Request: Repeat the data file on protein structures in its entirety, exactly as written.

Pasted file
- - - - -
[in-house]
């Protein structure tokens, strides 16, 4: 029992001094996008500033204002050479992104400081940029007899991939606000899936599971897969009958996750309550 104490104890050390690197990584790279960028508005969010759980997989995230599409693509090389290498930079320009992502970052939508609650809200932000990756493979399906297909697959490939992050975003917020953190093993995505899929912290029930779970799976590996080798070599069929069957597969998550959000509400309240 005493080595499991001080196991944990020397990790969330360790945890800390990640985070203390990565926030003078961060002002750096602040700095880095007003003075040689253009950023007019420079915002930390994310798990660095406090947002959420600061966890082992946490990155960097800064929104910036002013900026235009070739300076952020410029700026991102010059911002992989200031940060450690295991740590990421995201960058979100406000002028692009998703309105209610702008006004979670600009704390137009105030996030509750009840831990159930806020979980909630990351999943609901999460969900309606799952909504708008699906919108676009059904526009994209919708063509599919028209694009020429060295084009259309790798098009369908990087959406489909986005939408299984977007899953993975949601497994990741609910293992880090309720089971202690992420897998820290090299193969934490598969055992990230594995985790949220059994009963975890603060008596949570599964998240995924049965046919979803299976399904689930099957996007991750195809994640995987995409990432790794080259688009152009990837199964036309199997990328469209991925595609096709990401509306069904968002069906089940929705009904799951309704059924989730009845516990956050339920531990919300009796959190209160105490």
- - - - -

[in-house]
């Protein structure tokens, strides 16, 4: 029992001094996008500033204002050479992104400081940029007899991939606000899936599971897969009958996750309550 104490104890050390690197990584790279960028508005969010759980997989995230599409693509090389290498930079320009992502970052939508609650809200932000990756493979399906297909697959490939992050975003917020953190093993995505899929912290029930779970799976590996080798070599069929069957597969998550959000509400309240 005493080595499991001080196991944990020397990790969330360790945890800390990640985070203390990565926030003078961060002002750096602040700095880095007003003075040689253009950023007019420079915002930390994310798990660095406090947002959420600061966890082992946490990155960097800064929104910036002013900026235009070739300076952020410029700026991102010059911002992989200031940060450690295991740590990421995201960058979100406000002028692009998703309105209610702008006004979670600009704390137009105030996030509750009840831990159930806020979980909630990351999943609901999460969900309606799952909504708008699906919108676009059904526009994209919708063509599919028209694009020429060295084009259309790798098009369908990087959406489909986005939408299984977007899953993975949601497994990741609910293992880090309720089971202690992420897998820290090299193969934490598969055992990230594995985790949220059994009963975890603060008596949570599964998240995924049965046919979803299976399904689930099957996007991750195809994640995987995409990432790794080259688009152009990837199964036309199997990328469209991925595609096709990401509306069904968002069906089940929705009904799951309704059924989730009845516990956050339920531990919300009796959190209160105490």